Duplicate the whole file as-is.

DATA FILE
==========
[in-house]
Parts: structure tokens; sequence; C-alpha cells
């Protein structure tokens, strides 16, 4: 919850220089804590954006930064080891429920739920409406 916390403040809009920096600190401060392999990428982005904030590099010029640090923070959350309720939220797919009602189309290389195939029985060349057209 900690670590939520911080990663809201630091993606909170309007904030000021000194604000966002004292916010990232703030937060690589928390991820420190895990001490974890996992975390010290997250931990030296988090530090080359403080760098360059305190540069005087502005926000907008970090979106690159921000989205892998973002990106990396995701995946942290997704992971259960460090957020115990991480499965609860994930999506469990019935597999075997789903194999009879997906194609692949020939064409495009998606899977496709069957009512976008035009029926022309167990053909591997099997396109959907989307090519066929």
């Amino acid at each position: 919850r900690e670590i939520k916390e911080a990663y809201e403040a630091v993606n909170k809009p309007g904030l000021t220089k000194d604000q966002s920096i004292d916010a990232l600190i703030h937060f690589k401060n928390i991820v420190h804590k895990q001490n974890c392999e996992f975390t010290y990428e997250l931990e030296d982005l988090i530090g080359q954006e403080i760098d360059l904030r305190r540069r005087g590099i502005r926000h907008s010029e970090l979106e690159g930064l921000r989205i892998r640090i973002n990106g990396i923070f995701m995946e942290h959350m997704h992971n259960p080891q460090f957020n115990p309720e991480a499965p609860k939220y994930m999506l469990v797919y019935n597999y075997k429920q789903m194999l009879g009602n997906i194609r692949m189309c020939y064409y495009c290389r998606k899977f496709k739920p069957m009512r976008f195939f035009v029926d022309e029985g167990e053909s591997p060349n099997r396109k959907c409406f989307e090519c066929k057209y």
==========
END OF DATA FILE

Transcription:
[in-house]
Parts: structure tokens; sequence; C-alpha cells
């Protein structure tokens, strides 16, 4: 919850220089804590954006930064080891429920739920409406 916390403040809009920096600190401060392999990428982005904030590099010029640090923070959350309720939220797919009602189309290389195939029985060349057209 900690670590939520911080990663809201630091993606909170309007904030000021000194604000966002004292916010990232703030937060690589928390991820420190895990001490974890996992975390010290997250931990030296988090530090080359403080760098360059305190540069005087502005926000907008970090979106690159921000989205892998973002990106990396995701995946942290997704992971259960460090957020115990991480499965609860994930999506469990019935597999075997789903194999009879997906194609692949020939064409495009998606899977496709069957009512976008035009029926022309167990053909591997099997396109959907989307090519066929």
């Amino acid at each position: 919850r900690e670590i939520k916390e911080a990663y809201e403040a630091v993606n909170k809009p309007g904030l000021t220089k000194d604000q966002s920096i004292d916010a990232l600190i703030h937060f690589k401060n928390i991820v420190h804590k895990q001490n974890c392999e996992f975390t010290y990428e997250l931990e030296d982005l988090i530090g080359q954006e403080i760098d360059l904030r305190r540069r005087g590099i502005r926000h907008s010029e970090l979106e690159g930064l921000r989205i892998r640090i973002n990106g990396i923070f995701m995946e942290h959350m997704h992971n259960p080891q460090f957020n115990p309720e991480a499965p609860k939220y994930m999506l469990v797919y019935n597999y075997k429920q789903m194999l009879g009602n997906i194609r692949m189309c020939y064409y495009c290389r998606k899977f496709k739920p069957m009512r976008f195939f035009v029926d022309e029985g167990e053909s591997p060349n099997r396109k959907c409406f989307e090519c066929k057209y």